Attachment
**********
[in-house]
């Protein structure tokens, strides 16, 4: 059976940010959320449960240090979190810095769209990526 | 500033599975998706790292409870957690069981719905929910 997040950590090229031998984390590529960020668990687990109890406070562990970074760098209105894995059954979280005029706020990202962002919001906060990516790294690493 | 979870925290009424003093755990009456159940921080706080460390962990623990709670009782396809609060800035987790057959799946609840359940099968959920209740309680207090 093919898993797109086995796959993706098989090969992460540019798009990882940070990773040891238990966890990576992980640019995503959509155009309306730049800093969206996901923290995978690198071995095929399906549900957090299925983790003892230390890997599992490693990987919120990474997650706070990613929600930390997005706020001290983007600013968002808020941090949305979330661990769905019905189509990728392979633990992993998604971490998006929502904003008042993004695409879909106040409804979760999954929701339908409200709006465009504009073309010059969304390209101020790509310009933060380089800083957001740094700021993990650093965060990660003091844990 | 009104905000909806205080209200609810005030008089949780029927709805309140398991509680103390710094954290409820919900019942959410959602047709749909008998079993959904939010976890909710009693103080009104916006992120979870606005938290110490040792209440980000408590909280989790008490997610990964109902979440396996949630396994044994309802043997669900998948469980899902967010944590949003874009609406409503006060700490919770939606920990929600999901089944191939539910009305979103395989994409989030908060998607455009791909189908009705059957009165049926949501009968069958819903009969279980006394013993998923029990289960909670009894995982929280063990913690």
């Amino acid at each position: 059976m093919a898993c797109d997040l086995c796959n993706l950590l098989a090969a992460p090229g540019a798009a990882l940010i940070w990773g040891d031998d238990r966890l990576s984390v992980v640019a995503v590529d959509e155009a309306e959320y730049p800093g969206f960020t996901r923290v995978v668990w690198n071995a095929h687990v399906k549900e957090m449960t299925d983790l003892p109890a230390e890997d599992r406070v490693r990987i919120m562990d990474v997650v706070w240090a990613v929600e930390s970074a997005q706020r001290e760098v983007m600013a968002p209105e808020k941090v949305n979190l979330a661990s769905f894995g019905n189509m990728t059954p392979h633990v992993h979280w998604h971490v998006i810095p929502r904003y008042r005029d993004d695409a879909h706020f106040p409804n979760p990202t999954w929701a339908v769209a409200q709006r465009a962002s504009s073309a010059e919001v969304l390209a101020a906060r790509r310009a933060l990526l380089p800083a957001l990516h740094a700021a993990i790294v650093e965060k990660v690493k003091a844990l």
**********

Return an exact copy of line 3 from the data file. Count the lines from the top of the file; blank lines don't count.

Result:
């Amino acid at each position: 059976m093919a898993c797109d997040l086995c796959n993706l950590l098989a090969a992460p090229g540019a798009a990882l940010i940070w990773g040891d031998d238990r966890l990576s984390v992980v640019a995503v590529d959509e155009a309306e959320y730049p800093g969206f960020t996901r923290v995978v668990w690198n071995a095929h687990v399906k549900e957090m449960t299925d983790l003892p109890a230390e890997d599992r406070v490693r990987i919120m562990d990474v997650v706070w240090a990613v929600e930390s970074a997005q706020r001290e760098v983007m600013a968002p209105e808020k941090v949305n979190l979330a661990s769905f894995g019905n189509m990728t059954p392979h633990v992993h979280w998604h971490v998006i810095p929502r904003y008042r005029d993004d695409a879909h706020f106040p409804n979760p990202t999954w929701a339908v769209a409200q709006r465009a962002s504009s073309a010059e919001v969304l390209a101020a906060r790509r310009a933060l990526l380089p800083a957001l990516h740094a700021a993990i790294v650093e965060k990660v690493k003091a844990l």